Opinion

A taxing question: How to balance the books and take on the big boys

Rishi Sunak has his work cut out. He only has to look across the Channel for inspiration on how to take on the big boys.

08/07/2020. London, United Kingdom. Chancellor Rishi Sunak leaves 10 Downing Street to go to the House of Commons to make the Summer Budget Statement. Picture by Pippa Fowles / No 10 Downing Street.

There’s a hospital in Moscow that has a curious way of helping people recover from Covid.

The hospital is an equivalent to Britain’s Nightingale Hospitals – a requisitioned site serving only coronavirus patients. This particular one in Moscow had been an ice hockey arena. There is a big scoreboard above the main area. So, to entertain those in bed, the authorities decided to broadcast two types of things on the scoreboard. They are showing classic Russian movies. And Mr Bean episodes.

The global reach of Mr Bean never fails to surprise. And while it’s not something that I’ve heard being prescribed by the NHS, perhaps it shouldn’t be ruled out. The screenings show that elsewhere there’s always somebody trying to come up with a solution to a shared problem. Obviously Mr Bean is not exactly the Pfizer vaccine, but still.

Closer to home, the French are also being inventive. Last week they postponed Black Friday. The authorities secured agreement from global online shopping giants like Amazon to suspend their Black Friday offers for a week. This was a calculated move to allow smaller retailers to have a fighting chance to sell their wares during lockdown. On this side of the Channel it is clear that independents on the high street are fighting for their lives. Wouldn’t they have benefitted from a similar move? Or are the authorities here too scared to take on the online titans?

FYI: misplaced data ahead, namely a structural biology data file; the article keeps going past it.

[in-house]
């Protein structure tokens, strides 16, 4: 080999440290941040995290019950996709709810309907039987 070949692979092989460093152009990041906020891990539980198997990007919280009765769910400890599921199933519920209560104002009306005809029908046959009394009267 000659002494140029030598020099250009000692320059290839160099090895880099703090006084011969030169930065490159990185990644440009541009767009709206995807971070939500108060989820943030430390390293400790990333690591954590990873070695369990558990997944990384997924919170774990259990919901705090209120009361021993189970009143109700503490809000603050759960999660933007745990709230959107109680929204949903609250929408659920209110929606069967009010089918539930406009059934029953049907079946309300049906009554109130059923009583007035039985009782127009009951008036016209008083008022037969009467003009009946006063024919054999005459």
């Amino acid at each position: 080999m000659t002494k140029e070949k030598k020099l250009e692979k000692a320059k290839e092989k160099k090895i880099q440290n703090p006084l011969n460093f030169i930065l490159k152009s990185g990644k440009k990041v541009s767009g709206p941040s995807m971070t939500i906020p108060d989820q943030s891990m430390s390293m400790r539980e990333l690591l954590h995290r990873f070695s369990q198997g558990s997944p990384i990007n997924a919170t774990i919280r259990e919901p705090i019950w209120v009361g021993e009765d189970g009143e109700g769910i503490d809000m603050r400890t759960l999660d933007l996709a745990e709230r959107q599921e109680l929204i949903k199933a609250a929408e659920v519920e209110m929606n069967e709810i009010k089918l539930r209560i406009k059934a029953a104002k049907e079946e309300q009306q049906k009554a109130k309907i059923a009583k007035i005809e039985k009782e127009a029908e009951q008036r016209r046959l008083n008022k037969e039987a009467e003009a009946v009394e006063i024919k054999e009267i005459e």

France isn’t. They’re now also going to up the taxes on global tech giants who’ve profited during the lockdown. Many of them are American, and the US has threatened reciprocal action on French imports. It’s not stopping the French, though. Perhaps they see that the sabre-rattling of Donald Trump is now a death rattle. And that a more placatory and mutually beneficial relationship could be on the way.

Or maybe they see that they need to get money in to help mitigate the hammering that their economy, like many national economies, has taken.

Whether it’s spoken openly or not, taxes are going to have to go up. Following this logic, surely the first people to look to are major organisations who coin it in but don’t pay a lot in tax

It is curious that this hasn’t been at least broached by the Chancellor. It was clear in his Spending Review how desperate the economic situation is in which we find ourselves. This government is keen to say that there will be no return to austerity. That is clearly good. However, logic says that if there are no cuts then income to the exchequer will have to rise. And whether it’s spoken openly or not, taxes are going to have to go up.

Following this logic, surely the first people to look to are major organisations who coin it in but don’t pay a lot in tax. Earlier this year we learned that Amazon made £13.7bn in sales in 2019 but paid only £293m in tax. There is space to do something between those figures!

Rishi Sunak has his work cut out. He is trying to rebuild an economy that has had a shock unlike anything for a century. So maybe he’s going to get around to the tax business in a little while. He only has to look across the Channel for inspiration on how to take on the big boys. Perhaps he could even work in concert with the French so both serve their nation’s citizens better.

Good job there is nothing coming along soon that could jeopardise such a move.

Paul McNamee is editor of The Big Issue. He is on Twitter @pauldmcnamee.

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